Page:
Even at its chintziest, Collet-Serra’s work has a slick confidence many bigger-budget thrillers lack, and they’re enhanced when he gets to focus on a clear star. (Has Blake Lively ever been better than she is in The Shallows?) His best movies build their ludicrousness carefully, using a compelling performer to lead the audience into a singly sublime master moment, like the shark emerging from the ocean on fire in The Shallows or the insane revelation that powers the climax of Orphan. In Non-Stop, it’s the trailer-perfect moment where Neeson grabs a gun from mid-air as the plane rights itself, then shoots as he flies backward through the cabin.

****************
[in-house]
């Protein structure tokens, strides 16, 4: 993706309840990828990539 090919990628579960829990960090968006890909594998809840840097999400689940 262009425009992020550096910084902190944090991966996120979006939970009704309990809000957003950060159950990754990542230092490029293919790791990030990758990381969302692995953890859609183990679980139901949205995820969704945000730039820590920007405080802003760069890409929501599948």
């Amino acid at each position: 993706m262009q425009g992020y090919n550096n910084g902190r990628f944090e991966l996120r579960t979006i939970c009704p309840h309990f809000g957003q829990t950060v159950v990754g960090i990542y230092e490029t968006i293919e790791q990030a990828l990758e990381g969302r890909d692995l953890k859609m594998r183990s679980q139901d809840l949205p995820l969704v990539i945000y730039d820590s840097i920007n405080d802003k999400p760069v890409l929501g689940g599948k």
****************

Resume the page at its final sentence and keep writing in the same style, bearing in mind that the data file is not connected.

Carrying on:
Run All Night doesn’t build in the same way, though it does feature a wonderful gun-barrel’s-eye-view shot of a weapon twirling confidently into Neeson’s hands during its climax. It’s the odd movie out here, in that it’s the only one of these four that doesn’t resemble B-level Hitchcock and/or a relatively sexless Brian De Palma. Sandwiched between Neeson haranguing the airplane passengers of Non-Stop and Neeson hassling the train passengers of The Commuter, Run All Night is a little confusing for not taking place primarily within the confines of a taxi or a subway system. But it’s a halfway decent approximation of an old crime picture, and an impressive departure from Collet-Serra’s strengths in its content if not always its style: The movie has a grungier sense of place than the other three, but it still organizes its grit with a series of computerized zooms through Google Maps-like exteriors.